It is easy to be a little bit confused between man-made quartz and Quartzite. Quartzite is a natural stone that is used to make man-made quartz, but is now available in large, elegant slabs. Quartzite is a metamorphic rock composed almost entirely of quartz. It forms when a quartz-rich sandstone is altered by the heat, pressure, and the chemical process of metamorphism. Metamorphism recrystallizes the sand grains and binds them together. It is popular for giving the appearance of marble with the hardness of granite.


Marble is metamorphosed limestone, composed of very pure calcium carbonate. The softness of marble and its consistency makes marble very desirable for sculpture and building. Marble is essentially limestone that has been subjected to much higher amounts of temperature and pressure during its metamorphosis. Three primary locations for marble are Carrara Italy, Pentelicus Greece, and Proconnesus Turkey. Marble may be subject to stains from acidic foods and juices, but many new sealers help to retard staining. Typical uses include floors, wall coverings, tabletops, bathroom walls, floors, vanity tops and showers. There is no doubt, in the hands of the right designer, Marble can make a most stunning statement in your home.


Technically called Steatite by geologists, soapstone is a very dense variety of talc, formed from the composition of talc and other minerals during rock metamorphosis. It is principally gray or gray/green in color, with varying degrees of white veins of pure talc. Soapstone is best known for having a soapy feel – hence the name. Soapstone has traditionally been used in America for centuries .First found by Native Americans, domestic soapstone derives geologically from a line of talc and accompanying mineral deposits running along the Appalachian Mountains from New England to Georgia. While easy to fabricate, soapstone also provided these early users with superior thermal properties and natural acid resistance. Colonial fireplaces were in fact lined with soapstone and farmhouse box sinks could be fashioned by the settlers themselves from its slabs. Today, we enjoy many of these same great properties, and once again, soapstone has become a popular material of choice in American homes. With countertops and bar tops where products like vinegar, wine or lemons are present, soapstone’s acid resistant properties are essential.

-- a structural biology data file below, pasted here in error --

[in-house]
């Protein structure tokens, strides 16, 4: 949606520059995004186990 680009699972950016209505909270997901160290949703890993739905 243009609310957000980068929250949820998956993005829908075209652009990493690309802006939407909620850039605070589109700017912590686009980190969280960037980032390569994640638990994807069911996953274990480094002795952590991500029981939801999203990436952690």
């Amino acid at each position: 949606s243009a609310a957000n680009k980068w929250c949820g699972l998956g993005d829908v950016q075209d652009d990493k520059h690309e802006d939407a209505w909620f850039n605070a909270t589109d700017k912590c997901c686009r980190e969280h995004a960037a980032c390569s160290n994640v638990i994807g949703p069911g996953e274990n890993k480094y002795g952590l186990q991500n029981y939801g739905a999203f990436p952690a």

Large slab porcelain has been gaining popularity in the last few years. Porcelain is a ceramic material made by heating clay, felspar, and silica materials to very high temperatures.  The natural vein patterns and textures are very convincing and beautiful because of highly repeatable, high resolution “ink-jet like” printing technologies.  It is also non-porous and can handle heat very well. The trade-off for this material in countertops can be summed up in one word; “edges”.  Because it is thin, a drop edge(bevel) is required to give your countertop the appearance of thickness. Porcelain is the closest replica of natural marble without the upkeep. Besides countertops, it can be used for shower walls, flooring, and outdoor applications.